THE RISE OF ACCOUNT-BASED MARKETING

While the individual buyer needs to have their experience personalized, think of the company you are selling to as a buyer that also needs its experience personalized. That’s what account based marketing is all about. If, as a marketer, you are aligned with your sales organization, you can market very specifically to all influencers working for a particular company.

For example, you can alert a sales rep when a web visitor comes in from their target account, tell them who the visitor is and what they’ve done, and then log all of this information in the CRM.

Conversely, it means having the sales rep add key information (especially contact info) into the CRM so marketing can provide account-specific info back to the influencers within your target accounts. It can also mean alerting sales when a key event has occurred at a target account (e.g. an acquisition, layoffs, or product launch) and, teaching the sales team how to connect with their key influencers via social media.

ADJUSTING TO YOUNGER BUYERS

Millennials are a mobile generation. You can do no wrong with a mobile-first approach. If you get it right in mobile, you can make it the same or better via desktop. Even if people don’t do most of their research on mobile, you can be sure they’ll do some of it. You have to be ready when they do.

In addition to a mobile focus, you need to be where your younger buyers are. This includes social, SEO, SEM, content promotion, webinars, retargeting, marketing automation, YouTube, influencer marketing and an outstanding website.

One of the advantages of investing in digital marketing to reach younger buyers is you will have empirical evidence as to what is performing well and what is not. Even more importantly, you can test, and test, and test to continually improve. And you can do it more cheaply and more quickly than non-digital marketing.

WINNING THE SEARCH GAME

Because more and more buying is being done via search, you must win the search game. Google Search is a self-perpetuating cycle of goodness for both Google and buyers, but not so much for vendors. For vendors, the game is getting harder and more expensive.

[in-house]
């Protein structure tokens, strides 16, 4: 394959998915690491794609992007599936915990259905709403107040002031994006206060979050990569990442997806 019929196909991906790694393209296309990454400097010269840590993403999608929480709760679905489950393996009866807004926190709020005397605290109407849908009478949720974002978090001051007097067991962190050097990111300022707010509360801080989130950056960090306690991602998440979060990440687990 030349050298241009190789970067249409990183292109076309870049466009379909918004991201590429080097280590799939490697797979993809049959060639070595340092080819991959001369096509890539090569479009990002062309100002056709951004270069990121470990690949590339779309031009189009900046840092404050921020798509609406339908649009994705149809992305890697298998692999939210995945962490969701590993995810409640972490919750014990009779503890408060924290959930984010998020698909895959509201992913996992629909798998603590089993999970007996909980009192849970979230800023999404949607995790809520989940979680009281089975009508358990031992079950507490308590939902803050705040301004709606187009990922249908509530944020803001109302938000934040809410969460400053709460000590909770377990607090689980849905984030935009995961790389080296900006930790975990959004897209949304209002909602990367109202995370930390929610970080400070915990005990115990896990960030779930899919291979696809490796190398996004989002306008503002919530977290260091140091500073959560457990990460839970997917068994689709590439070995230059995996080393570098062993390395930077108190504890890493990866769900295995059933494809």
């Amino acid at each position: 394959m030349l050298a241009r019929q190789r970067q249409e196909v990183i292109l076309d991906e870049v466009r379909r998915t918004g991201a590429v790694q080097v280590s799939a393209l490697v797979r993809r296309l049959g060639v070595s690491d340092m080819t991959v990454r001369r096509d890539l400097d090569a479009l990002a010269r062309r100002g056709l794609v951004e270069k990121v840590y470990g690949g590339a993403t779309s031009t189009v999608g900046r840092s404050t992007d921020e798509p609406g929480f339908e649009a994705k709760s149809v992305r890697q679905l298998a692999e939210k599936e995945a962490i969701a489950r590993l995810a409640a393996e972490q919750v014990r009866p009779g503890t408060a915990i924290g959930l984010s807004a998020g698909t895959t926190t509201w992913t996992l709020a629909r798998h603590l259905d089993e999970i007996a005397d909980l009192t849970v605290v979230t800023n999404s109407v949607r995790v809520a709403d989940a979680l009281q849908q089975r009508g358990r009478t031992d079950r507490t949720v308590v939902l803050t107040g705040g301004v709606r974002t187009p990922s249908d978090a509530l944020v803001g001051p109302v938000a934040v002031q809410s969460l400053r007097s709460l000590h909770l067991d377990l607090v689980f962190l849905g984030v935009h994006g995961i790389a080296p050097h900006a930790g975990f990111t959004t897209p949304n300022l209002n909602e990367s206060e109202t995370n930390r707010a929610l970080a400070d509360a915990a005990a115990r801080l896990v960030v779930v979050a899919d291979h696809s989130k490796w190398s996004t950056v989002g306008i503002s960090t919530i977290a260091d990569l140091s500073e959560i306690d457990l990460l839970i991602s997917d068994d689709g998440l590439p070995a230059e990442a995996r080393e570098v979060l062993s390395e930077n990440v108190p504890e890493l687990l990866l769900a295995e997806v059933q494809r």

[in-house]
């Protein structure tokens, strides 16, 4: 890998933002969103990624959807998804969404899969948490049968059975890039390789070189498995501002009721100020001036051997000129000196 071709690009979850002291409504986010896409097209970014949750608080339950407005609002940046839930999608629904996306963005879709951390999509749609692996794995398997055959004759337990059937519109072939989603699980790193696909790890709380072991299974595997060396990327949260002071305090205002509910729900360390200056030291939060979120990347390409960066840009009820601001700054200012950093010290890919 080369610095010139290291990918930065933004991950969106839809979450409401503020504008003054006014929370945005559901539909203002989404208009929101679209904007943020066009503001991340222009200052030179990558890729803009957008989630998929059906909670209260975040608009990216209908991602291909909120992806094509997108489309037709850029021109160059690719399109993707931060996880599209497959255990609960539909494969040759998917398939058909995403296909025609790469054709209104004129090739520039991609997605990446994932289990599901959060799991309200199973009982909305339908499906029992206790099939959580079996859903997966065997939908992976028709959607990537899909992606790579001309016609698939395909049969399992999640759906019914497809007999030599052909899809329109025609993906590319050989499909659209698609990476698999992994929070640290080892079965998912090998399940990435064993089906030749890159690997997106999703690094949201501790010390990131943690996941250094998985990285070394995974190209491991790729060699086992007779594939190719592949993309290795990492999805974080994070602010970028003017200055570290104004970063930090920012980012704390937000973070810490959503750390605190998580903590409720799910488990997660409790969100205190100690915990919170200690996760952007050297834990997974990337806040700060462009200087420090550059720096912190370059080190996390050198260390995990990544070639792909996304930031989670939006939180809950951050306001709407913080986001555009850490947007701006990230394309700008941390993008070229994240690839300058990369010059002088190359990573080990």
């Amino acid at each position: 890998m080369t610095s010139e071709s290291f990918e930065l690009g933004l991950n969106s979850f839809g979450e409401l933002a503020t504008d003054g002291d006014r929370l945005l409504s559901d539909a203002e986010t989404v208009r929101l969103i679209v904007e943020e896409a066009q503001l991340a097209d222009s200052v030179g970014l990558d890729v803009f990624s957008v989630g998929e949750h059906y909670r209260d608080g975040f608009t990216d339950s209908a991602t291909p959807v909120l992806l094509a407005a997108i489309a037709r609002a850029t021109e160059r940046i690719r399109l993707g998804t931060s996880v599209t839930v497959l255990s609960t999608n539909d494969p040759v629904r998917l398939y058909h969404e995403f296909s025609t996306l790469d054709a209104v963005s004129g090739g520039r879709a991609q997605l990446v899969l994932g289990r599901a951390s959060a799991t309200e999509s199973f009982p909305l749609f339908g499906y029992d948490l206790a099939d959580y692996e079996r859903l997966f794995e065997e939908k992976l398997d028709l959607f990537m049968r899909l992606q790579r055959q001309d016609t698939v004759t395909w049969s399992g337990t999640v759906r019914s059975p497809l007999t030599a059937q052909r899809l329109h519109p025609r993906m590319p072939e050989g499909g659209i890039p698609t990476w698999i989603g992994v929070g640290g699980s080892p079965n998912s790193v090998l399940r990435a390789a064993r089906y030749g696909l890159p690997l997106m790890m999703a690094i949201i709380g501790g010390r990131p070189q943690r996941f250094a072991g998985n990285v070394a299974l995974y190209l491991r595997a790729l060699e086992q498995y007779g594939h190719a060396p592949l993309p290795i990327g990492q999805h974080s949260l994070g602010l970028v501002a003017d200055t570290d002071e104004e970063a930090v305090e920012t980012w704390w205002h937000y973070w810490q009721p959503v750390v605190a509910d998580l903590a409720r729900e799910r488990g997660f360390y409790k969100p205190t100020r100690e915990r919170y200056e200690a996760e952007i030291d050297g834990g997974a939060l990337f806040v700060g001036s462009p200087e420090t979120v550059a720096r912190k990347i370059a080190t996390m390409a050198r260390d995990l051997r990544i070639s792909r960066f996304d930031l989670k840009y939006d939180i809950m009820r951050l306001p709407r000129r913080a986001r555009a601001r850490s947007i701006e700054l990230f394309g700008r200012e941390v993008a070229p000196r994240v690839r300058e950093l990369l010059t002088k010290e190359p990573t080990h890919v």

The winners of SEO are the ones with the best content. And to win at SEO, Google requires great content. But not only that – buyers are also now demanding great content so they can find the content that’s most relevant to them much more easily.

As a marketer, you’re not just fighting the SEO war, you’re also fighting the war of producing the best content for your buyers. That creates an opportunity for marketers who can create excellent content. It’s a huge challenge for those marketing organizations not willing to make that investment in high-quality content.

Marketers need to think early and often about the commitment they will make toward content development and promotion. It’s not enough to create great content and hope Google will find it.

Your content becomes invaluable when you can get it front of buyers through email, advertising, syndication, social, and on your website. Doing content marketing well requires a serious commitment that not many marketers fully understand, although many are playing catch-up now.

If you are marketing to B2B buyers, recognize the significant changes these buyers are going through as individuals. While you may be trying to get a company to cut you a P.O., it’s people who ultimately buy from you. Think like Google, Amazon and Facebook when you market to your B2B buyers and you’ll make it easy for them to buy from you.

Glenn Gow is marketing partner at Clear Ventures.